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Document Type

Thesis - University Access Only

Award Date


Degree Name

Master of Science (MS)


Biology and Microbiology

First Advisor

R. Neil Reese


Haemonchus contortus is a common, global, ruminant parasite. The major strategies for controlling this parasite involve the utilization of conventional anthelminthics. The appearance of anthelmintic resistance with the overuse of anthelmintics has created a greater need to look for the alternative source for anthelmintics. Therefore, this thesis focuses on evaluating medicinal plants from the USA Northern Great Plains for anthelmintic activity against H. contortus. Initially, 40 plant extracts were screened with an egg hatch assay, and the 8 plants with the highest activity in this assay were further screened with a larval migration assay. Ericameria nauseosa and Rhus aromatica exhibited the highest activity in both assays, and were, therefore, further evaluated in a larval development assay. For both plants, inhibition of egg hatching, development of first and second stage larvae, and migration of third stage larvae were all dose dependent at the concentrations tested. Phytochemical analysis indicated the presence of phenolics, flavonoids, essential oils, and hydrolysable tannins in both plants, however, condensed tannins were only detected in R. aromatica. Cytotoxicity of the methanolic extracts from both plants was examined using normal swine intestinal epithelial cells (IPEC-J2) with an alamarBlue assay and a BrdU assay. Both assays showed that the methanolic extracts from both plants were toxic to the IPECJ2 cells at high concentrations, with ED50 value 4.93 mg/ml for E. nauseosa and 9.63 mg/ml for R. aromatica in the alamarBlue assay, and 4.34 mg/ml for E. nauseosa and 5.17 mg/ml for R. aromatica in the BrdU assay. Because of availability, it was possible to evaluate the in vivo effect of R. aromatica on egg output in sheep naturally infected with H. contortus. Feeding R. aromatica leaves to sheep for 9 days did not cause any obvious health problems for sheeps used in the in vivo study, but it also did not cause a statistically significant decrease in Haemonchus egg output. The results from this study suggests the need for future studies on the in vivo activity of E. nauseosa, and also additional studies to further identify the compounds present in E. nauseosa and R. aromatica that possess nematocidal activity.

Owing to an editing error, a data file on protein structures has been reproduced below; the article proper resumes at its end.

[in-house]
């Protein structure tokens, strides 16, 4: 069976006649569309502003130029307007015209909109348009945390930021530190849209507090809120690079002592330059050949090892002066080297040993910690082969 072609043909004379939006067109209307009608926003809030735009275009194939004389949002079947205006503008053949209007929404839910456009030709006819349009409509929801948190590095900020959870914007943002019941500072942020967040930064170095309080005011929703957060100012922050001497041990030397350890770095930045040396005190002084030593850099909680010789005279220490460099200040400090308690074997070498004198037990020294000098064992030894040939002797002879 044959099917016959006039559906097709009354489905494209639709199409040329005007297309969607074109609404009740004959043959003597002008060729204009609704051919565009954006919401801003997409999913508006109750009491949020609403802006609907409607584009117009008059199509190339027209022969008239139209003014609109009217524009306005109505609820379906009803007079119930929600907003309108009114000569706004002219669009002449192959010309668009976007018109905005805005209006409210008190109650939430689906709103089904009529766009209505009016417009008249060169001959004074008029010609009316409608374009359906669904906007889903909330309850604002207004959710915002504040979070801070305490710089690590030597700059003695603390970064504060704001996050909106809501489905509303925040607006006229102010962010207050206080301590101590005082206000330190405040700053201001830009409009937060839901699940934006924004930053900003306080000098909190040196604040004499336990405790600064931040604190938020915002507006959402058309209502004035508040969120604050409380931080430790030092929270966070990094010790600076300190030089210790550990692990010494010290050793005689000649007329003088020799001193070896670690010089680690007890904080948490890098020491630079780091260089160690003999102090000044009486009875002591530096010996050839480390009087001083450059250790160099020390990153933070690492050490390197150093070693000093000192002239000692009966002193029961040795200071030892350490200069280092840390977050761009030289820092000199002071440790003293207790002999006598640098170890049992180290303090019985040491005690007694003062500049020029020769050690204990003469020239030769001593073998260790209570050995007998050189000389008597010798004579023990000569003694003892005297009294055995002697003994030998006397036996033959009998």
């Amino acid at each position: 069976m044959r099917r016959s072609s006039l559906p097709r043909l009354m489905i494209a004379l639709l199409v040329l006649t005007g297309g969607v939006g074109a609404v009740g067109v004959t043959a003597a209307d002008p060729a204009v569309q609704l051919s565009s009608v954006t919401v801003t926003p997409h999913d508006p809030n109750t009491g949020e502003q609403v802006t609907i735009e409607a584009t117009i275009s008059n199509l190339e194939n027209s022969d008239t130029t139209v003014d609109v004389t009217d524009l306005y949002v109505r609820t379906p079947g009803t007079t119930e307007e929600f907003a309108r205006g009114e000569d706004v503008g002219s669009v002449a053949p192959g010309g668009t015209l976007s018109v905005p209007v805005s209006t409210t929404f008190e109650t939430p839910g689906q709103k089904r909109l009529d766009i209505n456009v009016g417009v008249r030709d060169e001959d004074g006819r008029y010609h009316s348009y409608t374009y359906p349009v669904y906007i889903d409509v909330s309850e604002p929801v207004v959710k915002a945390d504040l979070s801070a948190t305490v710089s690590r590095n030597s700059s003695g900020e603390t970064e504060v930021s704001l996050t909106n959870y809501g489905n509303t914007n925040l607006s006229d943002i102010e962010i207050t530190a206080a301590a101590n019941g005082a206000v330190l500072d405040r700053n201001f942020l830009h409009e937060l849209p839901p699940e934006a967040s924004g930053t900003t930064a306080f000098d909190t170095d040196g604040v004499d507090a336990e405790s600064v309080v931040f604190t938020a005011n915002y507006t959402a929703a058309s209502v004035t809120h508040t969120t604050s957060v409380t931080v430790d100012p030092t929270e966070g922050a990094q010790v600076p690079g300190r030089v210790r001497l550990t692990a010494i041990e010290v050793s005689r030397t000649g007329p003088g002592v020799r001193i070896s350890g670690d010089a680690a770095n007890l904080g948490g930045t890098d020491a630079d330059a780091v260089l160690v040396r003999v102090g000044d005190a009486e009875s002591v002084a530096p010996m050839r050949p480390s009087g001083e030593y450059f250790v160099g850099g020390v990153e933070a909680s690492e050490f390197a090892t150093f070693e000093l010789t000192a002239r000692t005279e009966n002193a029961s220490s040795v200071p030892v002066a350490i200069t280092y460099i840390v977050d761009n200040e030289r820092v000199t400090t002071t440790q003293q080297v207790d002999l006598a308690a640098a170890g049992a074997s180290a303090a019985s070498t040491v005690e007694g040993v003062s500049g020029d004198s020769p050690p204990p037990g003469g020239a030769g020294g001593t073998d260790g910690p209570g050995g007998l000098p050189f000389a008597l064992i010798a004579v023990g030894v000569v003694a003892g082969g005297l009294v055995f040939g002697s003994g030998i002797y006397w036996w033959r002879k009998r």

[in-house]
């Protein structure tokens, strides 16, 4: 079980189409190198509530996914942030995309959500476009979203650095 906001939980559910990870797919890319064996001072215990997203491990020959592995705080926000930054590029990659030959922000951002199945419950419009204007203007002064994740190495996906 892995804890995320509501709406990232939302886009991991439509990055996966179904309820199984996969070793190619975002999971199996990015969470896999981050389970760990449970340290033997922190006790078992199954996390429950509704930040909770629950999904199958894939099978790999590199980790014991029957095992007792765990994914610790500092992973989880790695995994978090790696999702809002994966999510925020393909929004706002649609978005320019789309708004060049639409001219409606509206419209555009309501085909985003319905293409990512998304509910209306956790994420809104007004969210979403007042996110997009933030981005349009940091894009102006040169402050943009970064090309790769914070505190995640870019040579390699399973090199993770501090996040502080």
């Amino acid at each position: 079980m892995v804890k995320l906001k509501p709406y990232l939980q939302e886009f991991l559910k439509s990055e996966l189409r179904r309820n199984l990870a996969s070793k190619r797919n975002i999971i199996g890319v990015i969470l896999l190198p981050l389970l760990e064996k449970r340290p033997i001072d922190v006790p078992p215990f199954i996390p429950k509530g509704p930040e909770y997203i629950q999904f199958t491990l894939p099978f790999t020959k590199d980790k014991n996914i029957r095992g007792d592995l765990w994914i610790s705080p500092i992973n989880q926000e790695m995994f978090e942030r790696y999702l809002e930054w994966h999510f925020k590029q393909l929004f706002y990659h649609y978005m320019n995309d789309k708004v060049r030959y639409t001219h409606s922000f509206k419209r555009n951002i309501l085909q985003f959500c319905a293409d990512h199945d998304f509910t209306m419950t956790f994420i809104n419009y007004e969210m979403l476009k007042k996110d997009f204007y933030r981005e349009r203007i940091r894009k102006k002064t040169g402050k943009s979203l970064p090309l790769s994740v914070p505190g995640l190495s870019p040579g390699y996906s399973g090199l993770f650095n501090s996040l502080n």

Library of Congress Subject Headings

Endemic plants -- Great Plains
Endemic plants -- Therapeutic use -- Great Plains
Haemonchus contortus
Medicinal plants -- Great Plains


Includes bibliographical references



Number of Pages



South Dakota State University


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